UPDATE (Thursday, 12/20, 3:45 p.m.) - Bullitt County Public Schools superintendent Keith Davis announced that the Bullitt County Sheriffs Office will house a deputy at each school on Friday.
Davis sent out the following announcement via email:
Dear BCPS Community,
Good News! Sheriff Greenwell has informed us that there will be a Deputy at every Bullitt County School tomorrow. This is in addition to the police officers from the city departments and even a few state police officers. On behalf of our parents and children, I thank the Sheriff, his deputies, and city mayors, police chiefs, and officers (and probably others I have forgotten) for making us all feel much more protected in a very nervous time.
I want to reiterate that this is all precautionary and not in response to any specific threat against any of our schools. There have been rumors on social media, but nothing that anyone has been able to trace back to any source. Again, I believe that our schools are very safe and I look forward to a happy and normal school day tomorrow as we head into Christmas Break.
On another note, I met with several staff members to begin developing a comprehensive plan for increasing the security at our county's schools. Police presence I think is best left to the police agencies trained and sworn to protect us, but there are physical plant and procedure changes that can make our buildings more secure. We must understand that some of these changes will decrease the openness to the community and parents, which is unfortunate and we should be careful not to go overboard and create a police-state mindset that could harm our children and take away a valuable part of their childhood. Finally, I don't want to lead anyone to believe that physical changes to buildings can happen immediately; it does take time and funding. Trust that we are working diligently to get this underway.
Thanks for all the input and comments and I hope everyone has a very Merry Christmas.
Keith Davis, BCPS Superintendent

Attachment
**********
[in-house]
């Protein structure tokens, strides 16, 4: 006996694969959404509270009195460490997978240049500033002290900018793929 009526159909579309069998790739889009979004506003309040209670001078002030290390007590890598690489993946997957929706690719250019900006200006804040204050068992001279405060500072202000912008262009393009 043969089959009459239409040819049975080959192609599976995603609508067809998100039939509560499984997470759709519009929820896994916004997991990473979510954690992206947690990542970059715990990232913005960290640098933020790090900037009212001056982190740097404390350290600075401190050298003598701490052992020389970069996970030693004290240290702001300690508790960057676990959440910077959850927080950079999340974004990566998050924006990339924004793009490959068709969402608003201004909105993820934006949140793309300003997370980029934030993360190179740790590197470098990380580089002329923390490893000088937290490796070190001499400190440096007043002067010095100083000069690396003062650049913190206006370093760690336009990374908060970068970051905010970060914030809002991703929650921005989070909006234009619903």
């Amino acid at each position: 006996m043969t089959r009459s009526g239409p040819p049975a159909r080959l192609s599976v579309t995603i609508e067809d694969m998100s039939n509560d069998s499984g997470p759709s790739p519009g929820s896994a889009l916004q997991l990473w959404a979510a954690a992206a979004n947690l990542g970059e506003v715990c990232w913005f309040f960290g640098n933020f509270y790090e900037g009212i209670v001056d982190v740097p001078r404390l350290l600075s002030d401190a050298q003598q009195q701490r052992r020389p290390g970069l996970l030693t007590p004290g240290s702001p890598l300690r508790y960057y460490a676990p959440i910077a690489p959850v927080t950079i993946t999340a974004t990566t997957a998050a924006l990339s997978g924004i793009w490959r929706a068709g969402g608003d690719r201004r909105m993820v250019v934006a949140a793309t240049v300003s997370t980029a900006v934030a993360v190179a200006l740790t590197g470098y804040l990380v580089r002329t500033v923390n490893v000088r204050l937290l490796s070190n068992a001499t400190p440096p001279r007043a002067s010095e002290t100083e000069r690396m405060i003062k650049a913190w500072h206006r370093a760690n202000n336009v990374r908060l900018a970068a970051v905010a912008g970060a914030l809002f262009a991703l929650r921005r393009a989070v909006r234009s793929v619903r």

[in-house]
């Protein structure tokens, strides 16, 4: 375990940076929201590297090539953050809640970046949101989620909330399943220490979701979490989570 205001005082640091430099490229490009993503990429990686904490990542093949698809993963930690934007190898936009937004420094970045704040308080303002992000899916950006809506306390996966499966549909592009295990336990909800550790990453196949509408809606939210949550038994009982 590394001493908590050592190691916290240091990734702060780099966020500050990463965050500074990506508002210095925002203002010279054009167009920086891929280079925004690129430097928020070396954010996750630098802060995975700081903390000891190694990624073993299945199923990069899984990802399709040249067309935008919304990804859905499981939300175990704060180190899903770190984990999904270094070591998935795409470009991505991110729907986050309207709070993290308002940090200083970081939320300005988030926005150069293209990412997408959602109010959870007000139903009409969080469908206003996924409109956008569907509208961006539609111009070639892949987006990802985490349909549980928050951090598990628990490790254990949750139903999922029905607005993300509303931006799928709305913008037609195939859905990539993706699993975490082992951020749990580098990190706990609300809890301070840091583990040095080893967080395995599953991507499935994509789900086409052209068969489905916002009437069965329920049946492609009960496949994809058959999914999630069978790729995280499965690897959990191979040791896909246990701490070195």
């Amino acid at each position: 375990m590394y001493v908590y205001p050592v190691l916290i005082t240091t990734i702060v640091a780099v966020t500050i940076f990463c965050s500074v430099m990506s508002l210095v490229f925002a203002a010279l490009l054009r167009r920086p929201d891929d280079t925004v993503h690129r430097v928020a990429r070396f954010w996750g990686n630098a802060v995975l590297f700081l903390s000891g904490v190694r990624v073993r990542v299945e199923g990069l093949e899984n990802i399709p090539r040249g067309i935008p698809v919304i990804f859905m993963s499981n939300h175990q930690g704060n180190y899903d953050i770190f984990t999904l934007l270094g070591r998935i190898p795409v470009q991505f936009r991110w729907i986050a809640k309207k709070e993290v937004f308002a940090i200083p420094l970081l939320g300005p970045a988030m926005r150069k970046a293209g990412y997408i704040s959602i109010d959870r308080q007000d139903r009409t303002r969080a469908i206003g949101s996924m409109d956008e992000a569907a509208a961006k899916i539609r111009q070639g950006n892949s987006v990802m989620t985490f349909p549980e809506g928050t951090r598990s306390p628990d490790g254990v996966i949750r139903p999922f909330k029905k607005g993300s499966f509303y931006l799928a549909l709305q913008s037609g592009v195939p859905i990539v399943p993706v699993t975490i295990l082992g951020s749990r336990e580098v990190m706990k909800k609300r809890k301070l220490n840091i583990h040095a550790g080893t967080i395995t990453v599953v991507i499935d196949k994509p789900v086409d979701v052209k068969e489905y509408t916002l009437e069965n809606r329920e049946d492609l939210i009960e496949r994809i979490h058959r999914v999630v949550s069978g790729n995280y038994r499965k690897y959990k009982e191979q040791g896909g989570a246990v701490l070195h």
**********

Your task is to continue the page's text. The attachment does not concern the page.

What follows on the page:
SHEPHERDSVILLE - With the recent shootings at a Connecticut elementary school and the ending of the world this Friday according to the Mayan calendar, emotions and rumors are at an all-time high.
Throw in the social media, such as Facebook, and educators throughout the country are dealing with rumors and examining their school systems’ safety procedures.
In Bullitt County, the Sept. 11, 2001, terrorist attack set into place heightened security measures at all the schools, according to superintendent Keith Davis.
Davis sent out an e-mail on Monday morning outlining some of the procedures currently in place in the school district (The body of that letter can be found here).
Even before Friday’s incident, Davis said there were rumors flying due to the end of the world prediction on the Mayan calendar.
Principals throughout the district utilize their e-mail communications systems to alert parents of any situation, said Davis.
Last week, principals sent out messages in an effort to emphasize to parents that safety measures were in place and procedures followed.
According to Jaime Goldsmith, director of safe schools for the district, there are standards in place with all the facilities. And there will be a review of all procedures to see if any changes are needed.
Current safety measures include have all exterior doors locked; sign in and visitor procedures; lock-down drills; electronic notification to open the front doors; and electronic parent communication notification systems.